When Will CellTech Disrupt Our Economy?

What do a vegan Middle Eastern prince and a Singaporean cheese maker have in common? Not a joke. In fact it’s a rather serious question for New Zealand. Earlier this year Saudi based KBW Ventures invested over US $3 million in a “seed” round backing a company that claims to have developed a proprietary technology for producing milk from bovine mammary cells, by hosting the live cells within a laboratory bioreactor. The long term implications of this technology for the New Zealand economy are obvious.

This was the second tranche of funding for Singapore based TurtleTree Labs within six months. It is probably no coincidence that the first round was achieved just prior to lock downs due to the global pandemic. The increasing interest in lab raised food comes at a time when food security is under the spotlight more than ever. It has now become clear how easily global supply chains can be impacted in a crisis. No doubt these emerging technology stories are also of great interest to the food obsessed and security conscious residents of Singapore who currently import the vast majority of their food resources, due to very limited space for agriculture on the island.

Consumer preference is also tipping towards food sources that are less impactful on the environment. TurtleTree founder Fengru Lin claims that their future product will achieve 98% less carbon emissions than regular cow milk (and that’s without even considering other bovine greenhouse gases). With waterway degradation and groundwater quality under threat from a bloated and insufficiently regulated dairy industry in New Zealand, there’s a pent up demand for greater product sustainability. This only goes one of two ways. Either agricultural nations clean up their act and get on board with new food tech or they suffer enormous losses when the basis of global protein production gets hugely disrupted.

Celltech may not yet be scalable or widespread yet – but it’s only a matter of time. There will no doubt be many more cellular technology companies to follow TurtleTree and eventually technologies for growing lab based food will be licensed widely and become ubiquitous and more acceptable to consumers. That poses an existential threat to nations such as Australia and New Zealand for whom a very large section of the economy rests on animal based protein production.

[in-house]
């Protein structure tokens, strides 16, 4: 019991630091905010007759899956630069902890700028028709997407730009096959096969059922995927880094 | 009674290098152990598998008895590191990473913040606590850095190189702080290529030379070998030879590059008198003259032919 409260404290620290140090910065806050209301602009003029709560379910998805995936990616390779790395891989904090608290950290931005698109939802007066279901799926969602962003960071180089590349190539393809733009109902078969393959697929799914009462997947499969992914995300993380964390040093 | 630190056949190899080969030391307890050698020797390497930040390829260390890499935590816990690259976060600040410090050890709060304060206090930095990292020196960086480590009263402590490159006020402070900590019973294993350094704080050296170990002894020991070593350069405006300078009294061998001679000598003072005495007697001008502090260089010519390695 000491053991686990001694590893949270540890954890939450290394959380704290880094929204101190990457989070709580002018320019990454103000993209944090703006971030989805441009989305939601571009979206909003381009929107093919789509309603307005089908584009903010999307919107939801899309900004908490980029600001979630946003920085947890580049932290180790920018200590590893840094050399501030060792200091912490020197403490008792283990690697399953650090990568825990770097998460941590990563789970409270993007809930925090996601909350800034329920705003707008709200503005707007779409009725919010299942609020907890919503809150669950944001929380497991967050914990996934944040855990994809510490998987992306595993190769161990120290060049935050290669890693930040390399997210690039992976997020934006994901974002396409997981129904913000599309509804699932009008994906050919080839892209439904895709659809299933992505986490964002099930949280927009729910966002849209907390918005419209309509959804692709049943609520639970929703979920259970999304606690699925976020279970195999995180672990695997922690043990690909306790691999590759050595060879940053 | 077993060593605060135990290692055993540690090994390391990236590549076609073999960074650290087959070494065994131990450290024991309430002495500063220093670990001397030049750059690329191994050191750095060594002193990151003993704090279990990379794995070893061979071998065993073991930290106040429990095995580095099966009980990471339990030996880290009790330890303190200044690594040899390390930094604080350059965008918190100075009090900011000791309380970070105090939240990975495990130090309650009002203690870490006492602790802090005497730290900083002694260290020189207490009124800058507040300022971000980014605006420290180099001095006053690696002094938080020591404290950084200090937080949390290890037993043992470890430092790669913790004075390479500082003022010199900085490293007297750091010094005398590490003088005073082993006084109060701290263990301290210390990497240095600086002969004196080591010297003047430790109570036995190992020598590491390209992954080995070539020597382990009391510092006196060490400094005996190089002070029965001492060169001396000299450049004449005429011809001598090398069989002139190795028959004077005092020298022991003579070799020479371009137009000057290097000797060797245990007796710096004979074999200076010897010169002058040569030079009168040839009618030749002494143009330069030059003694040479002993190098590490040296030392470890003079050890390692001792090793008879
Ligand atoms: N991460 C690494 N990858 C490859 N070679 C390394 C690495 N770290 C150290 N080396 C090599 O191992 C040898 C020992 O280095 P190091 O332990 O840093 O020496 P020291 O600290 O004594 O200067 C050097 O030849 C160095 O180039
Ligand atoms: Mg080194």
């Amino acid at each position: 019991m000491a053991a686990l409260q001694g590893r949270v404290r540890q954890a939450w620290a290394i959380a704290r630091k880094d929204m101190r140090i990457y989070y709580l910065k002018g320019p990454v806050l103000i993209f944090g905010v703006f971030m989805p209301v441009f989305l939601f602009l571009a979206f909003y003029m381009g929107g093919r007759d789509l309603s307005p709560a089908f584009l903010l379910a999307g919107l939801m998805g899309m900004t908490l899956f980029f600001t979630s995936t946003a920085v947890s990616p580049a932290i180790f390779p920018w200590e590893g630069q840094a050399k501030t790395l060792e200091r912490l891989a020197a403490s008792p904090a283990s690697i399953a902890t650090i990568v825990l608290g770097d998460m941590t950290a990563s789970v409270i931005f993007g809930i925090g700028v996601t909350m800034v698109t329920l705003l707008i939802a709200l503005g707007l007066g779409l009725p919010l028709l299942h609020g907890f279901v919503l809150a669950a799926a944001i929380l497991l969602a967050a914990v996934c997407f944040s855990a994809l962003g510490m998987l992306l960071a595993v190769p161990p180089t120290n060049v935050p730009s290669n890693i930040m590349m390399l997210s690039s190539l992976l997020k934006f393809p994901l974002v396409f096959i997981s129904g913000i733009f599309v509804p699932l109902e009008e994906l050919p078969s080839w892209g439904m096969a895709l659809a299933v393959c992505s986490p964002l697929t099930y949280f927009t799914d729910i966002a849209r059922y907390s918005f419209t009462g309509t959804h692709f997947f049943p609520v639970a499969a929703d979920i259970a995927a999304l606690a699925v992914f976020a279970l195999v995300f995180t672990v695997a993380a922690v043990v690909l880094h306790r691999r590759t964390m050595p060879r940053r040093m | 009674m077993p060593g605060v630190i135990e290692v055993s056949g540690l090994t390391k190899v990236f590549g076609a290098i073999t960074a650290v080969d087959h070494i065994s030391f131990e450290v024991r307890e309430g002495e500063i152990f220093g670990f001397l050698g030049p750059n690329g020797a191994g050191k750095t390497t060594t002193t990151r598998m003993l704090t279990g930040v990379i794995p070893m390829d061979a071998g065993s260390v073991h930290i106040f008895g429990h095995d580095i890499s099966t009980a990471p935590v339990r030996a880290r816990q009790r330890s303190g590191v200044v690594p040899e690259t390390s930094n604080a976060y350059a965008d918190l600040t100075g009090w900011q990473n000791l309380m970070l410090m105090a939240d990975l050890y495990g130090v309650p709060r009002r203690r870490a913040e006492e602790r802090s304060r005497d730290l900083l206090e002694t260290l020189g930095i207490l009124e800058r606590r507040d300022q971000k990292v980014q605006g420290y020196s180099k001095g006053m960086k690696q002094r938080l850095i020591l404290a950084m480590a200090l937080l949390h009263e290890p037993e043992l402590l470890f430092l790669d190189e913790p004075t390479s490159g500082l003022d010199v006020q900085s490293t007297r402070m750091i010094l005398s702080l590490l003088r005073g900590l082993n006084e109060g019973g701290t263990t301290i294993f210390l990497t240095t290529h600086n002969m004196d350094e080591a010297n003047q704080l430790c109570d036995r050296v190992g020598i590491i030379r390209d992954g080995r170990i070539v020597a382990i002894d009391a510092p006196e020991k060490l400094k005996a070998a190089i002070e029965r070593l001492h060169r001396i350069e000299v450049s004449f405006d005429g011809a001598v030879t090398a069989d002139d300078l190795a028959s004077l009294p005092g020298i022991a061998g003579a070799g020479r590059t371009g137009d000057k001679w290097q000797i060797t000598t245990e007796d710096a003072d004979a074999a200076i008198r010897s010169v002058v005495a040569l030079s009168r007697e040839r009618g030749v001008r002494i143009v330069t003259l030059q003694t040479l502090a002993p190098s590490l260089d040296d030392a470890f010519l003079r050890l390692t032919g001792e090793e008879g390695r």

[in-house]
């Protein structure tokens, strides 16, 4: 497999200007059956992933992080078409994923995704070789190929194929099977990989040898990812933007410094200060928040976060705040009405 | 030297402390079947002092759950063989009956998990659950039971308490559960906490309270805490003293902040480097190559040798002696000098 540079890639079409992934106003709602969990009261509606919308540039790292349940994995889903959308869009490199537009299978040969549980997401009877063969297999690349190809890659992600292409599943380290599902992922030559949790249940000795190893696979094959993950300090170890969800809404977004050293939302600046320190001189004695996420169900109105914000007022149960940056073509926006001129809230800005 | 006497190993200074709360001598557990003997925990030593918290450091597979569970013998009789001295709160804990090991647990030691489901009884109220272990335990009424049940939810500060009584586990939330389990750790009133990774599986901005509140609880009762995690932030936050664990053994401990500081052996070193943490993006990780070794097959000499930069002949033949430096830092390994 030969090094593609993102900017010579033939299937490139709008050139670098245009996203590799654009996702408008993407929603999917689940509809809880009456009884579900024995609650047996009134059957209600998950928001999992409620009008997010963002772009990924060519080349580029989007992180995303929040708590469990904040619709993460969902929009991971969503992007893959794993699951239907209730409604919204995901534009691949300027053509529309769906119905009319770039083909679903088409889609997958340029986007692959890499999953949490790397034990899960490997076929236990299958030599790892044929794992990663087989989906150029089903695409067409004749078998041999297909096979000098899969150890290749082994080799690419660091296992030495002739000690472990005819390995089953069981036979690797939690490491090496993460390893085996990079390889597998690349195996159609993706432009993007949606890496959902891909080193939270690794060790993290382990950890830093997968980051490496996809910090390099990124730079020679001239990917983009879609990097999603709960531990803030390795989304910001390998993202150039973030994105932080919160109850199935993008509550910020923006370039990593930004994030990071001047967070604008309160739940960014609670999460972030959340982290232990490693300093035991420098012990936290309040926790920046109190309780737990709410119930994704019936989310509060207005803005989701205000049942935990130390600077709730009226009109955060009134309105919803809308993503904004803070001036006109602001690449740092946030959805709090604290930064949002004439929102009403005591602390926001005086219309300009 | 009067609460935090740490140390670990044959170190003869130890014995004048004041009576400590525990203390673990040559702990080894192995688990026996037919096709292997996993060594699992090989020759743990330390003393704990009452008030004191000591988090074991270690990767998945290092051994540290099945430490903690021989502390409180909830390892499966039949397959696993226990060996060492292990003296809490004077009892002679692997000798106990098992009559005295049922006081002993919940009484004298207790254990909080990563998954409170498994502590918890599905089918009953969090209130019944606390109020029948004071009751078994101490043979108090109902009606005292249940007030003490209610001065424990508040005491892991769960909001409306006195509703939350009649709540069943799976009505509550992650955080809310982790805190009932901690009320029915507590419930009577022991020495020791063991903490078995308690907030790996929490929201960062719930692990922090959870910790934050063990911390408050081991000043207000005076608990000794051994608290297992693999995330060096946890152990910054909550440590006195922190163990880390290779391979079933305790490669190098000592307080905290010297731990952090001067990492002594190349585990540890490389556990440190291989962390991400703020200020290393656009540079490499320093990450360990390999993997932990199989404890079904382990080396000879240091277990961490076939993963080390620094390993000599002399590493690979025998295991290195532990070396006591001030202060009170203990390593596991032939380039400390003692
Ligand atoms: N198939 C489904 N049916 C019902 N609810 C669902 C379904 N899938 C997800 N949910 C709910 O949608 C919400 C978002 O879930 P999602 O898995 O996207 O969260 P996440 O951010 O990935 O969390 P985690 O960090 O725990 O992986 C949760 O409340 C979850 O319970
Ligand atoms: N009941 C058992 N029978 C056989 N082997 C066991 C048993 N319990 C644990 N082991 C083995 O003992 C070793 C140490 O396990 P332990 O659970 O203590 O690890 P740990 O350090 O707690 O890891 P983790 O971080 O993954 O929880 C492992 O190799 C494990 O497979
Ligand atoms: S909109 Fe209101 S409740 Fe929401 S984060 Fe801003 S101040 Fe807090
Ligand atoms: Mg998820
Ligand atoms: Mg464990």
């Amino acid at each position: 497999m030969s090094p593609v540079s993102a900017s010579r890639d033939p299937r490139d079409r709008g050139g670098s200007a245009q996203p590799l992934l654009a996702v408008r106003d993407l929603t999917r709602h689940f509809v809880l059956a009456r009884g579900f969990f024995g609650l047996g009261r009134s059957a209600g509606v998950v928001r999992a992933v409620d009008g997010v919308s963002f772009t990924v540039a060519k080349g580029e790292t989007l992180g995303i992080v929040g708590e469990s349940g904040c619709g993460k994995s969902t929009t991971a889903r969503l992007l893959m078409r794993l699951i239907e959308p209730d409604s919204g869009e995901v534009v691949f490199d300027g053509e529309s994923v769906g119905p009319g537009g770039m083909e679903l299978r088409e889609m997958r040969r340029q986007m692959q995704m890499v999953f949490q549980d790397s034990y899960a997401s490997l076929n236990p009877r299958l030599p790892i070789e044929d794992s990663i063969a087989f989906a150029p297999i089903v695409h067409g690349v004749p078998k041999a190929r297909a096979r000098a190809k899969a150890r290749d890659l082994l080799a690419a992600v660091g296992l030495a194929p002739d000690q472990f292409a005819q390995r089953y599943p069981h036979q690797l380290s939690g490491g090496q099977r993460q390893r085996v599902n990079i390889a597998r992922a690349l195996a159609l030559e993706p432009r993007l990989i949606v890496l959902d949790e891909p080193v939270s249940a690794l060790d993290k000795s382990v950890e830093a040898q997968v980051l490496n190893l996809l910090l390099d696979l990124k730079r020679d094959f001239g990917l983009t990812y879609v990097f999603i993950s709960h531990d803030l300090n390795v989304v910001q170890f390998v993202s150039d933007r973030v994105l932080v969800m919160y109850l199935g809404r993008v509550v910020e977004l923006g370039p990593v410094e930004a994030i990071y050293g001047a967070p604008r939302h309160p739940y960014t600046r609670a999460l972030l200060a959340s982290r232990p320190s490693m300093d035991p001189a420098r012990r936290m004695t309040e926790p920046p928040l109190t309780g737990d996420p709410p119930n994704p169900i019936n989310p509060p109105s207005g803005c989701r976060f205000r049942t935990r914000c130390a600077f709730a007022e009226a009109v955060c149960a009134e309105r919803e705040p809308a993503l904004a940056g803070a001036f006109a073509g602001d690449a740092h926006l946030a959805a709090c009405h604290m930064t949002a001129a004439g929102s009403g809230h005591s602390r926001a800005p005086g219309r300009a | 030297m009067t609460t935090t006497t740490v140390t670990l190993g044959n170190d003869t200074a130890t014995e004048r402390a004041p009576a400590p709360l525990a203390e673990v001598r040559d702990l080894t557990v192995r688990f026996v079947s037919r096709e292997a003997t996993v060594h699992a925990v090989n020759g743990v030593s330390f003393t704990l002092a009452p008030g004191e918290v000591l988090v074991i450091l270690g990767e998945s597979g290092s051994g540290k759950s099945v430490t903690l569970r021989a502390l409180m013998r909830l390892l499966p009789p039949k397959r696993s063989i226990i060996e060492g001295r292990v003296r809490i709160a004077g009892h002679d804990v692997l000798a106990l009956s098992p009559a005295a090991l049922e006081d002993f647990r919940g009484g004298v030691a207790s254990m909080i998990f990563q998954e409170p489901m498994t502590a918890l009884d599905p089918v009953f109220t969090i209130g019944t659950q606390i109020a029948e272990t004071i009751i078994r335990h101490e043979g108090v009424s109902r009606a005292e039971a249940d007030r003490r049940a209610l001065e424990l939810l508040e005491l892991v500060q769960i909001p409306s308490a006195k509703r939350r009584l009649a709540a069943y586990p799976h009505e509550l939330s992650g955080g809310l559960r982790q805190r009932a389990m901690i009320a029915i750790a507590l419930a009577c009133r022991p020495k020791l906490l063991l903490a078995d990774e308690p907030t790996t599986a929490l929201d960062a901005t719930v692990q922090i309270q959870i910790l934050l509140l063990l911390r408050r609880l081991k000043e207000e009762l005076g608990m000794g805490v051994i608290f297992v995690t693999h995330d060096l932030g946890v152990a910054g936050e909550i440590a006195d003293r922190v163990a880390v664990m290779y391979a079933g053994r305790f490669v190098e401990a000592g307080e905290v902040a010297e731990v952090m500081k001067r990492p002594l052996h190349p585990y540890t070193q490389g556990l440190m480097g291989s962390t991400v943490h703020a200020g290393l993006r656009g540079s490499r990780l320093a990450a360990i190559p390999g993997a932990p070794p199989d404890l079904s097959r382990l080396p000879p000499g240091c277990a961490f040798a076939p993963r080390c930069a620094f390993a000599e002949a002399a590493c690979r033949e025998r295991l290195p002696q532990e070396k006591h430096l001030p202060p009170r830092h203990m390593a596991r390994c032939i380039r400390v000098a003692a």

Paul Spence is a commentator and serial entrepreneur, a recently exited co-founder of a New Zealand based technology venture, a co-founder and director of Creative Forest and principal at GeniusNet Research. You can follow Paul on Twitter @GeniusNet or sign up for a free weekly digest of startup, tech and innovation related events curated by him through New Zealand Startup Digest. Paul is a co-author of the Entrepreneurship Manifesto 2020.

Photo Credit: Renea Mackie

Innovation As Infrastructure

For the first time in decades, the government has an extraordinary amount of political license available to expend on addressing key social, environmental and infrastructural problems that have become a handbrake on progress in New Zealand. The dual public health and economic disasters visited upon us have provided an unprecedented impetus to unlock the public purse. It is also a once in a lifetime opportunity to transform the economy towards a cleaner, more inclusive, lower carbon future. Innovators and entrepreneurs must be part of that conversation.

With the exception perhaps of the fibre rollout, it is widely understood that there has been decades of under-spending on key infrastructure which forms the foundations of the wider economy. Resilient infrastructure and fostering innovation also comprises part of the United Nations sustainable development goals, to which New Zealand is a signatory. So as part of recovery investment, we are hearing that there will be government led co-funding for “shovel-ready” infrastructure projects. Debt constrained local bodies are now scurrying to dust off previously paused plans for roads, cycleways, water pipes and much more. Useful works that will provide much needed short term employment – but hardly transformational.

We have also recently seen a proposal from the Greens calling for a $1 Billion investment in the natural environment. The project involves regeneration of wetlands, protection of waterways and restoration of native bush. Apart from providing instant employment, the long term environmental returns would be substantial. The crisis has also illuminated shortcomings and under-investment in the health sector. It is clear that there is room for funding some improvements. There will no doubt be numerous other programmes and waves of investment arising in the future. How can this public investment generate the best return to our economy at a time when external trade is problematic?